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The Second Jungle Book


Mowgli, who had never known what real hunger meant, fell back on
stale honey, three years old, scraped out of deserted rock-hivesÑhoney
black as a sloe, and dusty with dried sugar. He hunted, too, for deep-bor-
ing grubs under the bark of the trees, and robbed the wasps of their new
broods. All the game in the jungle was no more than skin and bone, and
Bagheera could kill thrice in a night, and hardly get a full meal. But the
want of water was the worst, for though the Jungle People drink seldom
they must drink deep.
And the heat went on and on, and sucked up all the moisture, till at
last the main channel of the Waingunga was the only stream that carried
a trickle of water between its dead banks; and when Hathi, the wild ele-
phant, who lives for a hundred years and more, saw a long, lean blue
ridge of rock show dry in the very centre of the stream, he knew that he
was looking at the Peace Rock, and then and there he lifted up his trunk
and proclaimed the Water Truce, as his father before him had pro-
claimed it fifty years ago. The deer, wild pig, and buffalo took up the cry
hoarsely; and Chil, the Kite, flew in great circles far and wide, whistling
and shrieking the warning.
By the Law of the Jungle it is death to kill at the drinking-places when
once the Water Truce has been declared. The reason of this is that drink-
ing comes before eating. Every one in the Jungle can scramble along
somehow when only game is scarce; but water is water, and when there
is but one source of supply, all hunting stops while the Jungle People go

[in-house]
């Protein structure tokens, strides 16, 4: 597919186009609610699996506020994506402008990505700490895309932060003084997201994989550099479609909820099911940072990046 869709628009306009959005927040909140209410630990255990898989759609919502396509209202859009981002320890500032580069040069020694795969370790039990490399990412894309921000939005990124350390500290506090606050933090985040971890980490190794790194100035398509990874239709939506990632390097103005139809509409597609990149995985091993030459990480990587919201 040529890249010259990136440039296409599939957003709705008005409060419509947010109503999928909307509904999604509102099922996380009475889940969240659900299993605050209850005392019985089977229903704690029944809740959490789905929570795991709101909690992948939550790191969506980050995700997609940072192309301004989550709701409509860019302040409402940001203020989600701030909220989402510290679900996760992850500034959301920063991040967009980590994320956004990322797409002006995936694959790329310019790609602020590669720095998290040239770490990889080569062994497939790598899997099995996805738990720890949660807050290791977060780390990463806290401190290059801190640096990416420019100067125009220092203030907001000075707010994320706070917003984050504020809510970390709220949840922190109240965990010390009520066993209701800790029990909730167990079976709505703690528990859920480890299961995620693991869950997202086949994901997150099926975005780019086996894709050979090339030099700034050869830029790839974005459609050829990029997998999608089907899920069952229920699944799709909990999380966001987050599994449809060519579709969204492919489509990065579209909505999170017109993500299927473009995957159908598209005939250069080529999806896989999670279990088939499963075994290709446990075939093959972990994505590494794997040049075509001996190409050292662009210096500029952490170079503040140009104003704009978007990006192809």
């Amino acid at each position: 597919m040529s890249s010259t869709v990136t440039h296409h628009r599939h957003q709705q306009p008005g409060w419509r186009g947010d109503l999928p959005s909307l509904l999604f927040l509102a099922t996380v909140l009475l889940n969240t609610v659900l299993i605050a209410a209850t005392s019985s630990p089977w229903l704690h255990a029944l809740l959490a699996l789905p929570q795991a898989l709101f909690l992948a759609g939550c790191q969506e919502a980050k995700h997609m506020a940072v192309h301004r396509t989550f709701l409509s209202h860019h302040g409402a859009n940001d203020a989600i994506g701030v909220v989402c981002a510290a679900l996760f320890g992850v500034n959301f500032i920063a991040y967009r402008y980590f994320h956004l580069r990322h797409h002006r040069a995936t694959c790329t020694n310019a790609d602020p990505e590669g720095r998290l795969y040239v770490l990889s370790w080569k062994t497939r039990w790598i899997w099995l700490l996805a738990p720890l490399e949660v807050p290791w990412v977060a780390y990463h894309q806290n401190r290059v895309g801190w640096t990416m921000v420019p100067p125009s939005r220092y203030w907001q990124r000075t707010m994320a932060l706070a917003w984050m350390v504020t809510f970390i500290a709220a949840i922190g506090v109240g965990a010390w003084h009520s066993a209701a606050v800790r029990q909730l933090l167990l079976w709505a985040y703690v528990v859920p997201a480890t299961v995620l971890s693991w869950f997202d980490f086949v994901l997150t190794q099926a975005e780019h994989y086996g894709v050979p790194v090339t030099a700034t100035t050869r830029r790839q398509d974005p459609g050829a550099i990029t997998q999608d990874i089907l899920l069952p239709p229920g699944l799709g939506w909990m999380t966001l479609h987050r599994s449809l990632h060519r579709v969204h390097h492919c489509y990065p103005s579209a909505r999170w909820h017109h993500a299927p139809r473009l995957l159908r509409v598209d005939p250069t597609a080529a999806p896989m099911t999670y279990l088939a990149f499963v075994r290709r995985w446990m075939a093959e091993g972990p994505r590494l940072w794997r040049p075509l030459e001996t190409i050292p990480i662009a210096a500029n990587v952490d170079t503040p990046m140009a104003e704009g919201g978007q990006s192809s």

there for their needs. In good seasons, when water was plentiful, those
who came down to drink at the WaingungaÑor anywhere else, for that
matterÑdid so at the risk of their lives, and that risk made no small part
of the fascination of the night's doings. To move down so cunningly that
never a leaf stirred; to wade knee-deep in the roaring shallows that
drown all noise from behind; to drink, looking backward over one
shoulder, every muscle ready for the first desperate bound of keen ter-
ror; to roll on the sandy margin, and return, wet-muzzled and well
plumped out, to the admiring herd, was a thing that all tall-antlered
young bucks took a delight in, precisely because they knew that at any
moment Bagheera or Shere Khan might leap upon them and bear them
down. But now all that life-and-death fun was ended, and the Jungle
People came up, starved and weary, to the shrunken river,Ñtiger, bear,
deer, buffalo, and pig, all together,Ñdrank the fouled waters, and hung
above them, too exhausted to move off.
The deer and the pig had tramped all day in search of something bet-
ter than dried bark and withered leaves. The buffaloes had found no
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